This growing concern prompted Consumer Reports to conduct a test on popular repellents and release the results used to rate mosquito repellent effectiveness. These tests showed that some repellents work much better than others at protecting against mosquitos including those that transmit the more recent threat of Zika. The products tested containing ingredients like DEET, Picaridin, and oil of lemon eucalyptus were at the top of the list and those with chemicals called IR3535 and 2-Undecanone were shown to be less effective. Plant oils including cedar, citronella, geraniol, lemongrass, and rosemary were also tested and were shown to protect the least.
The Top 5:
- Sawyer Fisherman’s Formula, containing 20 percent Picaridin and lasting eight hours
- Natrapel 8 Hour, also with 20 percent Picaridin
- Off! Deepwoods VIII, using 25 percent DEET for eight full hours
- Ben’s 30% DEET Tick & Insect Wilderness Formula deterred mosquitos for 7.5 hours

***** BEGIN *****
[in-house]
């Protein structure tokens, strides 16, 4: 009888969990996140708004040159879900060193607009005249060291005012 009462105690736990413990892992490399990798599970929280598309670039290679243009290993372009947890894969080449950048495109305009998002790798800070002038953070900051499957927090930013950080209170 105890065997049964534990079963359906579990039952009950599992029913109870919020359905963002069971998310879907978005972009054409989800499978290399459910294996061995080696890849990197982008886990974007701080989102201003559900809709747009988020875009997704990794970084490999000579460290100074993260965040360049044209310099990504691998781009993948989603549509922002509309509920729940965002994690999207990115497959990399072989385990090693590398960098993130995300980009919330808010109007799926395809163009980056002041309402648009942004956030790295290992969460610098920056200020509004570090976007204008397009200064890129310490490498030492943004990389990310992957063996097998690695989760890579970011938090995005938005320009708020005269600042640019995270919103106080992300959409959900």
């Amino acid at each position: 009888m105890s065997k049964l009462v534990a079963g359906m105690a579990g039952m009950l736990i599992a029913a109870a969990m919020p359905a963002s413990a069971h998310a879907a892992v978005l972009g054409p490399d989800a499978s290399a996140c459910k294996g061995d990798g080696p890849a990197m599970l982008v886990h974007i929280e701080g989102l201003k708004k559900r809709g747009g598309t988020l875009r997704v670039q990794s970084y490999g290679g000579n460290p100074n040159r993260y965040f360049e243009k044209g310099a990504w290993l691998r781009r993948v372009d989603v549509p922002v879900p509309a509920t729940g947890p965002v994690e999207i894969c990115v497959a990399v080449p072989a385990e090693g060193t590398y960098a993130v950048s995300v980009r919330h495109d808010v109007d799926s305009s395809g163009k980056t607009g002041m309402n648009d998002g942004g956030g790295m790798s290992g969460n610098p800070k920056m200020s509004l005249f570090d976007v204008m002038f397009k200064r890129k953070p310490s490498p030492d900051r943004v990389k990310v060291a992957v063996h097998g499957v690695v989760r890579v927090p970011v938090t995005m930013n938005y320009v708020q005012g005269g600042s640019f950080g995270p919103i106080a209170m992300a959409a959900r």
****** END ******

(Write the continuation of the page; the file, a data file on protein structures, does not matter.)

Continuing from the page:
- Repel Lemon Eucalyptus, with 30 percent lemon eucalyptus, was effective for 7 hours.
The Sawyer product can also deter mosquitoes and deer ticks, responsible for West Nile and Lyme diseases, for the same amount of time.
The IR3535 products containing 2-Undecananone did not make the list and neither did repellents with as little as seven percent DEET or under 20 percent Picaridin.
The 10 other products that Consumer Reports tested were only effective protection for up to three hours, with many lasting only a half hour. These lower dose solutions include:
- Repel Scented Family contains 15 percent DEET and comes as an aerosol spray
- Coleman SkinSmart 10 percent Picaridin
- Cutter Skinsations 7 percent DEET
- HOMS Bite Blocker BioUD Mini Trigger 7.75% 2-Undecanone